Yale will cooperate with a request from the Connecticut attorney general for records pertaining to its study-abroad programs as part of a probe into whether officials at universities around the state received kickbacks from study-abroad companies, University officials said Monday.

Attorney General Richard Blumenthal LAW ’73 said this weekend that he is launching an investigation into whether administrators at Yale and nine other Connecticut schools may have contracted with study-abroad companies because of financial incentives or other perks they or their universities would receive from the providers, and not merely because of the quality of their programs.

University lawyers first reviewed Yale’s practices regarding study-abroad companies in the fall after an August article in The New York Times indicated that the relationships between officials at some colleges and the study-abroad organizations with which they are affiliated might cross ethical boundaries, with the companies offering perks — ranging from cash bonuses to free junkets overseas — to schools that offer their programs.

That review found that the University’s practices were ethically sound, Jane Edwards, the associate dean for international affairs, told the News in September. In a written statement e-mailed to the News on Monday, the University said it stands by that assessment.

“Yale has long had policies to guard against conflicts of interest on the part of administrators, including study abroad administrators, and the University is confident that its approval of overseas study is based solely on academic quality and the well-being of Yale students,” the statement said.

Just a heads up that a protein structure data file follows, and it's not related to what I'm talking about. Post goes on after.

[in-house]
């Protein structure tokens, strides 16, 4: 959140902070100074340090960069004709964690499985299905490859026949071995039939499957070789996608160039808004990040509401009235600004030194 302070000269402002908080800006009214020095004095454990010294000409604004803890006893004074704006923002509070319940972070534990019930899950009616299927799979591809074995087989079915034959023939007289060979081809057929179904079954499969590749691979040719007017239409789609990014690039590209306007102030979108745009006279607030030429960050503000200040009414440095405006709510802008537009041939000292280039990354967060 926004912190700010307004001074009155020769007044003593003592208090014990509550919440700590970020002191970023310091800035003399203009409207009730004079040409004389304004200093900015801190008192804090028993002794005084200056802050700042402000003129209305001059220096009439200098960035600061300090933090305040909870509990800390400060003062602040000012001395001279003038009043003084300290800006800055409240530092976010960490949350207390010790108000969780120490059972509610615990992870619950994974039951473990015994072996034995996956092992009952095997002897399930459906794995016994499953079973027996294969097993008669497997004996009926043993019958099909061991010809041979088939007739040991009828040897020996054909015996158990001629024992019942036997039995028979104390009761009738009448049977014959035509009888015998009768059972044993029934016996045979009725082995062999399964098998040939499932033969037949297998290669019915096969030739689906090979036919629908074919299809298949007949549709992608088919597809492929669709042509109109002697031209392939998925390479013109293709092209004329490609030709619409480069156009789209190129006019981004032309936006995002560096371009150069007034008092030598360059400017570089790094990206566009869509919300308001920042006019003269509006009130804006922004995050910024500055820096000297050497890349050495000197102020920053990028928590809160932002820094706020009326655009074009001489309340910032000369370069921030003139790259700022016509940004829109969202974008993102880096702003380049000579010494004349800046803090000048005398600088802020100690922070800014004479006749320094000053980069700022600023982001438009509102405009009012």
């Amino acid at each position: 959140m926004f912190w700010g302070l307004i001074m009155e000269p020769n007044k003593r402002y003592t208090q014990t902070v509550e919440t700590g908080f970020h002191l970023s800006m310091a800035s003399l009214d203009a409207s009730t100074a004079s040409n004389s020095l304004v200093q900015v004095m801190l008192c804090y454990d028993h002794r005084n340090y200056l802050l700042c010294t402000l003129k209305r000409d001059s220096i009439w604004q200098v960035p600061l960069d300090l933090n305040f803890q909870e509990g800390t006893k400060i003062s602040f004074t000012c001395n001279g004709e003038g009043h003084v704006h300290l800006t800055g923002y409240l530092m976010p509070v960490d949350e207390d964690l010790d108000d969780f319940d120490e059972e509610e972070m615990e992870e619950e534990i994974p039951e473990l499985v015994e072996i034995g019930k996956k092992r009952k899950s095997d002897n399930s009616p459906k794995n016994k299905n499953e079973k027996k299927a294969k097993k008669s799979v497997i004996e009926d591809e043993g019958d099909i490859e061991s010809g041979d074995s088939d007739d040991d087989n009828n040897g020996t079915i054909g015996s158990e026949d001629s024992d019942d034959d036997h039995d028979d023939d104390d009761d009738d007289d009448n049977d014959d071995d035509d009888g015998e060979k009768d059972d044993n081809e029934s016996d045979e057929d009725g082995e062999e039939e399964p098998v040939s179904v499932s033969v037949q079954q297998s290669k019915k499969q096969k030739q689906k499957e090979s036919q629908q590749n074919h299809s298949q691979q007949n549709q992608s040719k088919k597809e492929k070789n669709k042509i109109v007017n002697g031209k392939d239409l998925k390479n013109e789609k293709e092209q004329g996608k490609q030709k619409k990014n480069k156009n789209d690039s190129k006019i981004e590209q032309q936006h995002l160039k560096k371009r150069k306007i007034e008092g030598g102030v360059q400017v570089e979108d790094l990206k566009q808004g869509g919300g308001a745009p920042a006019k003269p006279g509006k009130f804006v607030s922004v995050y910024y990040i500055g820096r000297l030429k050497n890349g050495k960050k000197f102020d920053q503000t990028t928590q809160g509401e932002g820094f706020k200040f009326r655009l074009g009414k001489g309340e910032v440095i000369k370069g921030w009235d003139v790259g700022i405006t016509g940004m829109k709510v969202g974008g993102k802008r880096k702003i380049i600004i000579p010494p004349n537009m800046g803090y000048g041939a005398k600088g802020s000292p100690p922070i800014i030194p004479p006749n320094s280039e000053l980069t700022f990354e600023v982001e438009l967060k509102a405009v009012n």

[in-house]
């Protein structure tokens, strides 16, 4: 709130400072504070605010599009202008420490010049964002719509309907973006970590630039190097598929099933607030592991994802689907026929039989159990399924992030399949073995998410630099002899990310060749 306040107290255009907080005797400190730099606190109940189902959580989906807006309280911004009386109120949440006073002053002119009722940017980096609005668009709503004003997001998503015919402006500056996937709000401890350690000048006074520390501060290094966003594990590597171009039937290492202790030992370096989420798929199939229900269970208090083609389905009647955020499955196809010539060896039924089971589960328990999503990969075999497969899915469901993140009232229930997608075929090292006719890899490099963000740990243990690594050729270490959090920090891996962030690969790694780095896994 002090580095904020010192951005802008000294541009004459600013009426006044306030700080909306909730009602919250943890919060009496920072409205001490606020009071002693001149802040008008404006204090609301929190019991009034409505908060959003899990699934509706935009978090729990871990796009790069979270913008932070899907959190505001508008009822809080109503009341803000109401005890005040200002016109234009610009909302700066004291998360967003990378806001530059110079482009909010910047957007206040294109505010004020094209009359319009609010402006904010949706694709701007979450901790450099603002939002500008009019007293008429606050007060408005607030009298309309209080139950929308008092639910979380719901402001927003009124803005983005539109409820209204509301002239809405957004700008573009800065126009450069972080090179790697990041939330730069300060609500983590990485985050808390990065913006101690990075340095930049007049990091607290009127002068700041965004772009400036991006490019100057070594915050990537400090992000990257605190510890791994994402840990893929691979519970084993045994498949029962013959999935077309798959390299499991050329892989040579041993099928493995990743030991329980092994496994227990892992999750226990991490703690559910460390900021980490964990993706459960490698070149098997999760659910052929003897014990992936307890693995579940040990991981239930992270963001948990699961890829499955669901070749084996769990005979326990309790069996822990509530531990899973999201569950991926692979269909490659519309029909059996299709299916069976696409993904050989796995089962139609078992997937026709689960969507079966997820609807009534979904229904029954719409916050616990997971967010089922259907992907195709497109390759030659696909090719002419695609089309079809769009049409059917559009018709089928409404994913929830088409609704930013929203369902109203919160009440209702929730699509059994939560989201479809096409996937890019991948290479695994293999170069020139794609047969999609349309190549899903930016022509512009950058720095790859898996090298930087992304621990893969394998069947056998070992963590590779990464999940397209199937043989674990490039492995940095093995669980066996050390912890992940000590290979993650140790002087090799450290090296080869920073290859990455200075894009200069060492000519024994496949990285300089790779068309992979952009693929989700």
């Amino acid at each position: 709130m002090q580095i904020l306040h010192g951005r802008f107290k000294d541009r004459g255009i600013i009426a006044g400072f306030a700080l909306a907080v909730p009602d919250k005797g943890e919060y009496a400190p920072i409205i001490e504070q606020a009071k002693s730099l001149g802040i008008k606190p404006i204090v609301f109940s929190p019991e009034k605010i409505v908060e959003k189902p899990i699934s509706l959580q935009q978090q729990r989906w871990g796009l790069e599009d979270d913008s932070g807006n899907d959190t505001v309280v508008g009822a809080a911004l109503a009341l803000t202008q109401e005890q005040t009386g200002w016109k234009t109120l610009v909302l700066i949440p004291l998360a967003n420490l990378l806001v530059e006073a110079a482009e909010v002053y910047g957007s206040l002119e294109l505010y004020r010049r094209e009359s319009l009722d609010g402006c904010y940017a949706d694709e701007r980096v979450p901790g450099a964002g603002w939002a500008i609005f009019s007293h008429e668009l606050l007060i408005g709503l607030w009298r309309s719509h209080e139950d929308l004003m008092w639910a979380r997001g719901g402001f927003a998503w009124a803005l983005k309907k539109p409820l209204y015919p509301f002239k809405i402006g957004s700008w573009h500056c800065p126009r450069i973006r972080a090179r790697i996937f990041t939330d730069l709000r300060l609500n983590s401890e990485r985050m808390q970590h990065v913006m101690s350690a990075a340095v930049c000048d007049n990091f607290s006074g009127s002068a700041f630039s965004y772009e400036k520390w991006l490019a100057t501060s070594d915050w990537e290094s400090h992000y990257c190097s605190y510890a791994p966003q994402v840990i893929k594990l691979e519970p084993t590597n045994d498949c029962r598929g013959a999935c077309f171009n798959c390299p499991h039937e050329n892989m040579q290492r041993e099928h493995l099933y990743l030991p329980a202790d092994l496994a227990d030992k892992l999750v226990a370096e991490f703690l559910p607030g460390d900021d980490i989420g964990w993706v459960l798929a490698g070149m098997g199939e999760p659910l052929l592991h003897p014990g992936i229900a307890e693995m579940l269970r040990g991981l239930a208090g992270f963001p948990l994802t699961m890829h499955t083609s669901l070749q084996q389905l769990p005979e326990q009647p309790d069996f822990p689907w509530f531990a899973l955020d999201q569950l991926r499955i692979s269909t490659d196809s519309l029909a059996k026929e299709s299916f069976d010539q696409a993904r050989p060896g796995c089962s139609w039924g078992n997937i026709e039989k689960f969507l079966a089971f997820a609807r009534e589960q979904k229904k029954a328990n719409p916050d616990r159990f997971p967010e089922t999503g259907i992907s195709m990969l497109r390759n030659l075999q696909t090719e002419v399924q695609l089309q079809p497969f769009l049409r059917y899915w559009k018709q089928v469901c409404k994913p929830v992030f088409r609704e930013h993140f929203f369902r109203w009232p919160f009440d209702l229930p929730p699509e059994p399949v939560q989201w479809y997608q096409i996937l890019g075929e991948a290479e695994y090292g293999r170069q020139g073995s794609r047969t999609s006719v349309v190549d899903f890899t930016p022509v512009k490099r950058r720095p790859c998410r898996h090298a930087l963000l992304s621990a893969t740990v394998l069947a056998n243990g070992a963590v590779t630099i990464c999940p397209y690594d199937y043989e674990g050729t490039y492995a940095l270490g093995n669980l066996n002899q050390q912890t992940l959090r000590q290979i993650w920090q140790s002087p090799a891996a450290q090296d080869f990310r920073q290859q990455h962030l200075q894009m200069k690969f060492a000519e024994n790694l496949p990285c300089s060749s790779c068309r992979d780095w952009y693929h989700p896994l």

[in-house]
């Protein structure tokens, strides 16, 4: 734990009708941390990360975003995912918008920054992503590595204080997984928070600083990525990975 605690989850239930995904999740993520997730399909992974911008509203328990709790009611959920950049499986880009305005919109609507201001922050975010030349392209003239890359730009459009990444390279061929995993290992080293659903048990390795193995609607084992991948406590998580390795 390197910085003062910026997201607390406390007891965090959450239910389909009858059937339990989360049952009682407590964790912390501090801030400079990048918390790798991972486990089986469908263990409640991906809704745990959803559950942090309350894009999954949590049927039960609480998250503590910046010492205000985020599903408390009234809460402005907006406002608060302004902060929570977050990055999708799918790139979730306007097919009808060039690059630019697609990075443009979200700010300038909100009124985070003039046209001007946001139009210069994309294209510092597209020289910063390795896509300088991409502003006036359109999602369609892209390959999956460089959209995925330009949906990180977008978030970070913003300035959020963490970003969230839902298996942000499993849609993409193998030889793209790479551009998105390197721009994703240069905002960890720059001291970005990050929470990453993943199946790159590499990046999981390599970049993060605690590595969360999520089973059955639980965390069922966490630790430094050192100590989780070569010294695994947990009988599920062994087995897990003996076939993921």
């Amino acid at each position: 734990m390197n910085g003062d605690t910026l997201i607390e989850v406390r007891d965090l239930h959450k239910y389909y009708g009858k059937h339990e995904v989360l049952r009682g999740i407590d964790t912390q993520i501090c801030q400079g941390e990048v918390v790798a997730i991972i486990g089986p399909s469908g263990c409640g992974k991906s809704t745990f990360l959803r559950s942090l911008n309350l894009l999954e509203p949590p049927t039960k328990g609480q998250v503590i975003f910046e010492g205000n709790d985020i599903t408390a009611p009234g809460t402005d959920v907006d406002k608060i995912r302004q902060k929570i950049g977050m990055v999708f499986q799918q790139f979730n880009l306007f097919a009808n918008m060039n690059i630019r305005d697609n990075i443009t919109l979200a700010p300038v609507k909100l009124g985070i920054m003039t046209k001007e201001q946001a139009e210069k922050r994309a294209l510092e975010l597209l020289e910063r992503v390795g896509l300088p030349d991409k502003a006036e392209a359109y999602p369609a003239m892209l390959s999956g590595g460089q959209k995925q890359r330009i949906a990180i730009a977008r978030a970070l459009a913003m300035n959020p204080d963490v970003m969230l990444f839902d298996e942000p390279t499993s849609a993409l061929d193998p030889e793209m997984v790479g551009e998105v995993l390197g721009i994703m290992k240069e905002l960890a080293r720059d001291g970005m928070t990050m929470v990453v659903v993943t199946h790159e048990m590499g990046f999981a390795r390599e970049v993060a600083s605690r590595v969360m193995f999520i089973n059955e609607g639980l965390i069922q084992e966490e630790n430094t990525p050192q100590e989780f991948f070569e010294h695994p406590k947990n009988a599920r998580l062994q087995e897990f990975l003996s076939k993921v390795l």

Yale students pay their study-abroad tuition directly to the companies with which the University contracts, and Yale receives no part of that tuition, University officials said.

The programs with which the University works are approved by Yale’s Committee on the Year or Term Abroad. Those approvals are based on “academic quality, student services, health and safety, and emergency preparedness,” according to the statement. Yale rates the programs through evaluations from returning students, discussions with study-abroad administrators at peer universities and foreign visits, the University said.

Edwards and Barbara Rowe, the director of the Office of International Education and Fellowship Programs, declined interview requests over the weekend and referred questions to the Office of Public Affairs.

According to the Yale IEFP Web site, the University has contracted with three of the four study-abroad providers under scrutiny in an ongoing investigation by New York Attorney General Andrew Cuomo, with whom Blumenthal has now joined forces. They are: the Institute For Study Abroad at Butler University in Indianapolis; the Danish Institute for Study Abroad in Copenhagen, Denmark; and the Center for Education Abroad at Arcadia University in Glenside, Pa.

Last week, Cuomo announced that he had widened his investigation to include 15 colleges and universities, including three of Yale’s Ivy League peers — Harvard, Brown and Columbia universities.

Yale had managed to stay out of the investigation until Blumenthal launched his probe, which was first reported this weekend. Nine other schools in Connecticut, including the University of Connecticut, Wesleyan University and Quinnipiac University, are also under scrutiny by the attorney general.

— The Associated Press contributed reporting from Hartford.